One of my favourite films of all time: The Devil Wears Prada, questions Andy Sachs when asking:
“You think this is just a magazine? This is not just a magazine. This is a shining beacon of hope.”
For a society consumed by technology, it’s safe to say that magazine failure is a likely threat. But should it be? Should we allow digital media to serve as the only way of publicising fashion? Most certainly not.
Unlike their recent digital publications, fashion magazines have been a part of society for decades. Though they have massively evolved in the fashion industry, from the late 19th century, fashion magazines have dictated trends to people all around the world. They began as a mode of dictation on what aristocrats of society wished to wear, therefore serving as the vessels for fashion to become so popular. This idea is now more popularly dictated online. Technology clearly controls us as it is rare to find an individual who goes through the day without checking their phone at least once. If digital publications become the only mode of ‘magazines’, print will dissolve, and we will lose a crucial aspect of society which has lived through iconic cultures which we as contemporaries honour.
Linking to modern society, one may wonder: do fashion magazines serve the same purpose today? What does physical print provide which online publications do not? Well, exactly that: physicality. Real life presence. Digital publications clearly distribute news and information in a fast and free way, but they do not exist in real life. I, myself, find that purchasing a magazine is like purchasing a book; one is able to engross themselves in the fashion world from a narrative style. Fashion magazines are enchanting narratives that take their readers on a journey, from their opening promotional high fashion advertisements, to their collection of articles, to the current trends, to the build up of their cover story interview. Their narrative journeys connect readers to the journey of which fashion is taking day by day.
Personally, I prefer everything about physical magazines rather than online ones. Printed magazines give each of us a sensory experience unlike those online, triggering many senses from sight to touch to smell. It has been made apparent that most people absorb information more when reading from a physical object, as opposed to through a screen. The death of print would therefore threaten our understanding of fashion and cultural development across the world. It would be a true travesty to live in a society that is completely controlled by online updates rather than literal representations of evolving cultures.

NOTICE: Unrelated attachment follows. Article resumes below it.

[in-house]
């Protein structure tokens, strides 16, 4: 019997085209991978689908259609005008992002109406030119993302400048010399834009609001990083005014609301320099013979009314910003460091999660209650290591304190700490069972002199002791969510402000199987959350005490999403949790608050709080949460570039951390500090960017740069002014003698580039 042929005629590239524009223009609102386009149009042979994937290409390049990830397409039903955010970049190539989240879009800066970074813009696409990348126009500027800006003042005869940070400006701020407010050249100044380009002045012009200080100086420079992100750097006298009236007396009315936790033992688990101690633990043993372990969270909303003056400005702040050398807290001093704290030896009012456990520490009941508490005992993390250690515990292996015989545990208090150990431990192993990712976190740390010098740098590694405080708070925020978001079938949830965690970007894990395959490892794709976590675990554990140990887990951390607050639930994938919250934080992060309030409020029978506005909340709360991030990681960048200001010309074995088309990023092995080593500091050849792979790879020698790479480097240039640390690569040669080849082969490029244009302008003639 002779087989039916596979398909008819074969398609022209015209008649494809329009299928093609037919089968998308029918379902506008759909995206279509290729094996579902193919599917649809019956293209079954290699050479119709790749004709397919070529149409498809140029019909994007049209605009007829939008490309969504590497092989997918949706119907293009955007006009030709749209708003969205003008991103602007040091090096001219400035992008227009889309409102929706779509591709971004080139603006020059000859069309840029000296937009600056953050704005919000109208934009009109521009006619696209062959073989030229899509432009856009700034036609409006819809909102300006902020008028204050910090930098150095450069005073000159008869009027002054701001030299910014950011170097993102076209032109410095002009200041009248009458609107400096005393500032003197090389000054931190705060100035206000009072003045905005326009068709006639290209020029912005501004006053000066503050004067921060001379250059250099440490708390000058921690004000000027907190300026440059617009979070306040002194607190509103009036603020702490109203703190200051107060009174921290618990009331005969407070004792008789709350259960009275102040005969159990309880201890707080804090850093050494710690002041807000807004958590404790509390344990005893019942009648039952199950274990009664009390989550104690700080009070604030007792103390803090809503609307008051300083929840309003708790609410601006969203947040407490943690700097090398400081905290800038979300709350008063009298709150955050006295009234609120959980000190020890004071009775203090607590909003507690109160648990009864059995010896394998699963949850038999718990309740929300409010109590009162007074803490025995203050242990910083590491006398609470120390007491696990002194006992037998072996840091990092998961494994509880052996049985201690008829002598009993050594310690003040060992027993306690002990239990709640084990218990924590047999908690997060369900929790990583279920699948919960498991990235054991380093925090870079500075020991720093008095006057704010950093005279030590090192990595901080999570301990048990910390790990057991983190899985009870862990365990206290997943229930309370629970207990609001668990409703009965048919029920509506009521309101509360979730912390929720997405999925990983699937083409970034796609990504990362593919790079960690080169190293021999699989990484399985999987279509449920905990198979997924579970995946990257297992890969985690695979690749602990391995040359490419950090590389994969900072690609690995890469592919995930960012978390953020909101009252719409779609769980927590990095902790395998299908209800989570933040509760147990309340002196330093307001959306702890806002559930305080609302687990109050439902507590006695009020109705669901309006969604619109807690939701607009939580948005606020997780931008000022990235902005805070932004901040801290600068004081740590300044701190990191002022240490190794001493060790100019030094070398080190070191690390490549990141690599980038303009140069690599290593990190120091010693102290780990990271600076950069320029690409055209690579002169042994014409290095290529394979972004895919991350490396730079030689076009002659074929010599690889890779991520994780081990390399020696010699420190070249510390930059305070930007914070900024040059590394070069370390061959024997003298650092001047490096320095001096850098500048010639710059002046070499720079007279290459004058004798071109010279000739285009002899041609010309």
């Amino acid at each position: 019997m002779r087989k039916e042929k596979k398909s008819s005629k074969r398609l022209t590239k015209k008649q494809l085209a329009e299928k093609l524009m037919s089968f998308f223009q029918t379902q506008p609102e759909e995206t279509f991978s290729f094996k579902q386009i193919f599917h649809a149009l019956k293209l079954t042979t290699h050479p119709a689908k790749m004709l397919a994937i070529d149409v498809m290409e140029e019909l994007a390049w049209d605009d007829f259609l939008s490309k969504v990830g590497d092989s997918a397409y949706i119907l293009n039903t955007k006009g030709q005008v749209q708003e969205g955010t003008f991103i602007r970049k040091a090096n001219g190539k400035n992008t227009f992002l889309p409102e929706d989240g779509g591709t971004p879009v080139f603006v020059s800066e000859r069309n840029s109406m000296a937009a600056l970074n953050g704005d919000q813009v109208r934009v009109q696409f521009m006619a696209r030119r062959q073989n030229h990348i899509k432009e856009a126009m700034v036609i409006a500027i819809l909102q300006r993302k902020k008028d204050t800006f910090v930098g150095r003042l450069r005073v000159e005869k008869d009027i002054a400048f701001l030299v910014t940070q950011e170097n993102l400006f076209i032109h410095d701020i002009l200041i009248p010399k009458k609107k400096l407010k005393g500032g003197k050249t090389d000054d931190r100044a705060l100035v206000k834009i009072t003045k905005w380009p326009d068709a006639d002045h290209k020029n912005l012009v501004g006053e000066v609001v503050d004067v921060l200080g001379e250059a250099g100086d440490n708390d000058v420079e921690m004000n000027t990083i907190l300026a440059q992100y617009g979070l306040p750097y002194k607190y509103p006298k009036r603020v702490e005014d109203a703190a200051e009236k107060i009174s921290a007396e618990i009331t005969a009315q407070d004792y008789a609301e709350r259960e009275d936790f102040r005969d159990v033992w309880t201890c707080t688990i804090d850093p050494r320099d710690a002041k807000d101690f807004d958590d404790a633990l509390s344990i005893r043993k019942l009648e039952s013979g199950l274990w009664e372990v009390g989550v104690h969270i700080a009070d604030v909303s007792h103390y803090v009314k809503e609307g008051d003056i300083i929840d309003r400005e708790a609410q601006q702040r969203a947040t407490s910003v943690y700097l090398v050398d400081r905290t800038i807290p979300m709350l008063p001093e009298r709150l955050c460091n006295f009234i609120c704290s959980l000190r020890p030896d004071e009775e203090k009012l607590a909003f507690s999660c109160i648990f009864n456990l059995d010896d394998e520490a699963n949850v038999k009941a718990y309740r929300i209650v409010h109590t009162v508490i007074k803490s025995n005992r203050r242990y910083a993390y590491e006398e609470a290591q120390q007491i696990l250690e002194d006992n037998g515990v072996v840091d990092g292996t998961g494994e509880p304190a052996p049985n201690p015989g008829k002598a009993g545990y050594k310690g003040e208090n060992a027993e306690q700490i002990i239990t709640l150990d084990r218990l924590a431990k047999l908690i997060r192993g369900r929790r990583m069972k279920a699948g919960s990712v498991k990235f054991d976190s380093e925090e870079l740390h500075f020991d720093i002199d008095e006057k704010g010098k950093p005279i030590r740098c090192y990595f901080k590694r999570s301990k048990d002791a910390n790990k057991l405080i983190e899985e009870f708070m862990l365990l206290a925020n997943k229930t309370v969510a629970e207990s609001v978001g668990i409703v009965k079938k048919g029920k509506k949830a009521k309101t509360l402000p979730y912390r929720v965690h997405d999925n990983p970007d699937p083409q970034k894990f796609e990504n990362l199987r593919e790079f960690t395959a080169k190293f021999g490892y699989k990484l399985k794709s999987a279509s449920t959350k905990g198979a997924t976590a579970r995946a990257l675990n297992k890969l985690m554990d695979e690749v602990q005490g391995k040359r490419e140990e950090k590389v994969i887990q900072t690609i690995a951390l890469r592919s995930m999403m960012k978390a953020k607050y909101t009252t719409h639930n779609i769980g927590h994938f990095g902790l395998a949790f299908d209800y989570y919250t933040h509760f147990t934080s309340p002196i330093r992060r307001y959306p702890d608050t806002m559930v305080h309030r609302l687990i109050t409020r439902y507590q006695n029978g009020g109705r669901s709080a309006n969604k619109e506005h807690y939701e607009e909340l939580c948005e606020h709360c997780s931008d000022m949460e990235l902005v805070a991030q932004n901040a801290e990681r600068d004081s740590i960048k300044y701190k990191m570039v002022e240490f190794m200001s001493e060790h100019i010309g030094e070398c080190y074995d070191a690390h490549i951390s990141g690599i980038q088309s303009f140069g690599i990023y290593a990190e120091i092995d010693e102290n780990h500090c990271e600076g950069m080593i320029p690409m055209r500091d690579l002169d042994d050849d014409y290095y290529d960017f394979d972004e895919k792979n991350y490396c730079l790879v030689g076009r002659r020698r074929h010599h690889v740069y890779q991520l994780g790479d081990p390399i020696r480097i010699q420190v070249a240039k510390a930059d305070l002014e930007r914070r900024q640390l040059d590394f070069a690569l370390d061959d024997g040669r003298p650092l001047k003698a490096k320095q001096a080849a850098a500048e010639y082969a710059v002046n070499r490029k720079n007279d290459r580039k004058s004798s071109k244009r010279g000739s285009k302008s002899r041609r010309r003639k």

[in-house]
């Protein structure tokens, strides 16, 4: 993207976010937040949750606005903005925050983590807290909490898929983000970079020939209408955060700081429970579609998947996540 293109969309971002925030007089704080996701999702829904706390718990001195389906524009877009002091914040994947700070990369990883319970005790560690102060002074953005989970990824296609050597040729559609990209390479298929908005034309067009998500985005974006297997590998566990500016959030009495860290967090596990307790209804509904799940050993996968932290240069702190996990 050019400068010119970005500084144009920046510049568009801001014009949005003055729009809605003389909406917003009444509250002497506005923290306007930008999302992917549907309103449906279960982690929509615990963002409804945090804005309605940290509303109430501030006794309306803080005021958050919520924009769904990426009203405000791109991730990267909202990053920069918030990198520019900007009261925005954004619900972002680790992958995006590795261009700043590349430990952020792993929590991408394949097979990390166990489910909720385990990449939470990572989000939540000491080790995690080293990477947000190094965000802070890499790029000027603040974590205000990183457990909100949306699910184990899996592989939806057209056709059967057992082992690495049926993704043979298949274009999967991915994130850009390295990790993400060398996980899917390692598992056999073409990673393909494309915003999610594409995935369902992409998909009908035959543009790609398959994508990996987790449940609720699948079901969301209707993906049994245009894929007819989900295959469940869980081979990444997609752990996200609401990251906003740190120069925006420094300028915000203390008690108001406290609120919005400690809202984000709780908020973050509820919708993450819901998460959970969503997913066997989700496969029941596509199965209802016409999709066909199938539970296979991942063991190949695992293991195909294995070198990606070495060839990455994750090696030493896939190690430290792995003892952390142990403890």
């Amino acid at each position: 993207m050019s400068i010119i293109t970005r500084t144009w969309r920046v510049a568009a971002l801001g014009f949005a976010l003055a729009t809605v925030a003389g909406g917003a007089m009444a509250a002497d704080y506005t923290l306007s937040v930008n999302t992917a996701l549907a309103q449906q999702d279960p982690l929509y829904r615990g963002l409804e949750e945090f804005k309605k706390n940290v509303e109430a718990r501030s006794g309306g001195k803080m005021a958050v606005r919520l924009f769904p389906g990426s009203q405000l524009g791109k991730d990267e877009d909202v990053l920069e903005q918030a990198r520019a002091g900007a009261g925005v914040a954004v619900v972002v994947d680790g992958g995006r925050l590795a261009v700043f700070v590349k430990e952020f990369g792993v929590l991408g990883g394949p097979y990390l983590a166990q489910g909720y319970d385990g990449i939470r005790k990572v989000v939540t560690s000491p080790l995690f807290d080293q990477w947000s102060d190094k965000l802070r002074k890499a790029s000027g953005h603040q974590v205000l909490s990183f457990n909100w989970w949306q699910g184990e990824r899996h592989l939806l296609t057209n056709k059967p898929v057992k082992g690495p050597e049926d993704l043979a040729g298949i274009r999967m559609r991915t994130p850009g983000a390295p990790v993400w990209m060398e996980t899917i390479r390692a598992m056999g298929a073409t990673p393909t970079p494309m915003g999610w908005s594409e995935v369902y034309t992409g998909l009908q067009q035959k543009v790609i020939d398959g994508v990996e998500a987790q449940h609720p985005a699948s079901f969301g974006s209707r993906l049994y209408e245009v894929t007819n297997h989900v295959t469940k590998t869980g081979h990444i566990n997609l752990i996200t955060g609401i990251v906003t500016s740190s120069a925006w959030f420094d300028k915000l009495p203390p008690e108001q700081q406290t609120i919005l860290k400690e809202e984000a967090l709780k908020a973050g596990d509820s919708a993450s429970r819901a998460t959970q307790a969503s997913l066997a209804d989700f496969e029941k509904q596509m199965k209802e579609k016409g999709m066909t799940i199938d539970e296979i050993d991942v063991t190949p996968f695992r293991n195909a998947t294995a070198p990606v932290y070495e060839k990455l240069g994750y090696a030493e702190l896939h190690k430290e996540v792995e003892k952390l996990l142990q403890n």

One feature of physical print which can never be as effective online is its cover. Over the decades, there has been a growing interest in the covers of fashion magazines. Anna Wintour once stated: “I’m always looking for a cover subject that reflects the magazine, an interest in fashion, in culture, in society. We’re trying to bring the world into the pages of Vogue.” A cover thus acts as a mode of indication for the narrative contained inside a magazine, a glossy print which serves as a statement of society. Print therefore reflects our changing cultures yet, as a concrete object, serves to also capture history.
I understand that you’re reading this online, on some form of modern technology. I’m not against the idea of the digital world, because it does serve to offer opportunities for individuals like me to present their beliefs on fashion. Digital publications are an undoubtedly important way of showcasing fashion as, after all, technology is an important part of our society. But should we allow it to take over and eliminate a physical tradition of the fashion world? A tradition which has long been a form of presenting the ways in which different cultures and periods are defined? Of course not; it would be like eliminating history. So quite simply, I do not wish for print to die. Why should anyone? Digital fashion publications are an important way of constantly maintaining a cycle of live news and updates in relation to fashion, but literal print transforms these key fashion events and trends into a marvellous object that is concrete and everlasting: the magazine.
So, reverting back to Nigel’s claim in The Devil Wears Prada, let us respect the beacon of hope that print gives to us, and maintain some sense of tradition in a world encrusted with modernisation. Don’t let print die.
(As a side note, I’m wearing:
Jeans: Dr Denim
Handbag: Urban Outfitters
Coat: Urban Outfitters